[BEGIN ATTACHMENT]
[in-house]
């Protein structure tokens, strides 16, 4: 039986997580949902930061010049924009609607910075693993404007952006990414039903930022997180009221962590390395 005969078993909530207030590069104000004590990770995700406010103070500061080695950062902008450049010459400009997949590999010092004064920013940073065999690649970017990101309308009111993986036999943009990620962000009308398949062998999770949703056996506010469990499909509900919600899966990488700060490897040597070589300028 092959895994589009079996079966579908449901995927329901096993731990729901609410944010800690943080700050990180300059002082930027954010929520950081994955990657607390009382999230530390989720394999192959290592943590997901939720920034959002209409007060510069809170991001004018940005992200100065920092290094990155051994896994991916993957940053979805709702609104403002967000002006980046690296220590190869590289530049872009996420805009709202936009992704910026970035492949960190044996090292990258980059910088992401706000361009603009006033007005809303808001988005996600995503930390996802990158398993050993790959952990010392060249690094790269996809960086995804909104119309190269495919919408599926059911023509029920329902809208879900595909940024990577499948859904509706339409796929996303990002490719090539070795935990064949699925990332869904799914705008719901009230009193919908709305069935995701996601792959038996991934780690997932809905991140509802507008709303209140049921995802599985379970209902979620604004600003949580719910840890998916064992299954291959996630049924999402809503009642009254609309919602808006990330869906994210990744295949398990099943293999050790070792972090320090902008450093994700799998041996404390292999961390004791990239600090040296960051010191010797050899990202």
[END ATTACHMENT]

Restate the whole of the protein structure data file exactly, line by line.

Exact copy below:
[in-house]
């Protein structure tokens, strides 16, 4: 039986997580949902930061010049924009609607910075693993404007952006990414039903930022997180009221962590390395 005969078993909530207030590069104000004590990770995700406010103070500061080695950062902008450049010459400009997949590999010092004064920013940073065999690649970017990101309308009111993986036999943009990620962000009308398949062998999770949703056996506010469990499909509900919600899966990488700060490897040597070589300028 092959895994589009079996079966579908449901995927329901096993731990729901609410944010800690943080700050990180300059002082930027954010929520950081994955990657607390009382999230530390989720394999192959290592943590997901939720920034959002209409007060510069809170991001004018940005992200100065920092290094990155051994896994991916993957940053979805709702609104403002967000002006980046690296220590190869590289530049872009996420805009709202936009992704910026970035492949960190044996090292990258980059910088992401706000361009603009006033007005809303808001988005996600995503930390996802990158398993050993790959952990010392060249690094790269996809960086995804909104119309190269495919919408599926059911023509029920329902809208879900595909940024990577499948859904509706339409796929996303990002490719090539070795935990064949699925990332869904799914705008719901009230009193919908709305069935995701996601792959038996991934780690997932809905991140509802507008709303209140049921995802599985379970209902979620604004600003949580719910840890998916064992299954291959996630049924999402809503009642009254609309919602808006990330869906994210990744295949398990099943293999050790070792972090320090902008450093994700799998041996404390292999961390004791990239600090040296960051010191010797050899990202």